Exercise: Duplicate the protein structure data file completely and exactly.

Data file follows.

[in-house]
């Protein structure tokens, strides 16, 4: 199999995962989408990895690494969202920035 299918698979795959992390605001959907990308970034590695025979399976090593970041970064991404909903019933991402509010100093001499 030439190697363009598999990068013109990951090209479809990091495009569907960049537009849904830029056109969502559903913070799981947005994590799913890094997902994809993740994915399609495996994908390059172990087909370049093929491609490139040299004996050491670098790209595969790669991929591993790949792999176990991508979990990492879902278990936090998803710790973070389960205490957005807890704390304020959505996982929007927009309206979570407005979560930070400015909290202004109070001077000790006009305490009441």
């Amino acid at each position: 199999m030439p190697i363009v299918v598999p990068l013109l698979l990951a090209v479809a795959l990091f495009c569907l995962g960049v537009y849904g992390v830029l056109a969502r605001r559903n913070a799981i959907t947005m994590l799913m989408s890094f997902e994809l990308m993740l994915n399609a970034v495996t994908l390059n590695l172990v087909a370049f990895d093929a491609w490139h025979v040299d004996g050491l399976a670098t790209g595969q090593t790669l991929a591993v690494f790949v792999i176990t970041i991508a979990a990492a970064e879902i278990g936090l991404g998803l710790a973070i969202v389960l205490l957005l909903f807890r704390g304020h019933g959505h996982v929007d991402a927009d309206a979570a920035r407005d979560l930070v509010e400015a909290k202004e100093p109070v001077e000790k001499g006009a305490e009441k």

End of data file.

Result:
[in-house]
């Protein structure tokens, strides 16, 4: 199999995962989408990895690494969202920035 299918698979795959992390605001959907990308970034590695025979399976090593970041970064991404909903019933991402509010100093001499 030439190697363009598999990068013109990951090209479809990091495009569907960049537009849904830029056109969502559903913070799981947005994590799913890094997902994809993740994915399609495996994908390059172990087909370049093929491609490139040299004996050491670098790209595969790669991929591993790949792999176990991508979990990492879902278990936090998803710790973070389960205490957005807890704390304020959505996982929007927009309206979570407005979560930070400015909290202004109070001077000790006009305490009441």
């Amino acid at each position: 199999m030439p190697i363009v299918v598999p990068l013109l698979l990951a090209v479809a795959l990091f495009c569907l995962g960049v537009y849904g992390v830029l056109a969502r605001r559903n913070a799981i959907t947005m994590l799913m989408s890094f997902e994809l990308m993740l994915n399609a970034v495996t994908l390059n590695l172990v087909a370049f990895d093929a491609w490139h025979v040299d004996g050491l399976a670098t790209g595969q090593t790669l991929a591993v690494f790949v792999i176990t970041i991508a979990a990492a970064e879902i278990g936090l991404g998803l710790a973070i969202v389960l205490l957005l909903f807890r704390g304020h019933g959505h996982v929007d991402a927009d309206a979570a920035r407005d979560l930070v509010e400015a909290k202004e100093p109070v001077e000790k001499g006009a305490e009441k």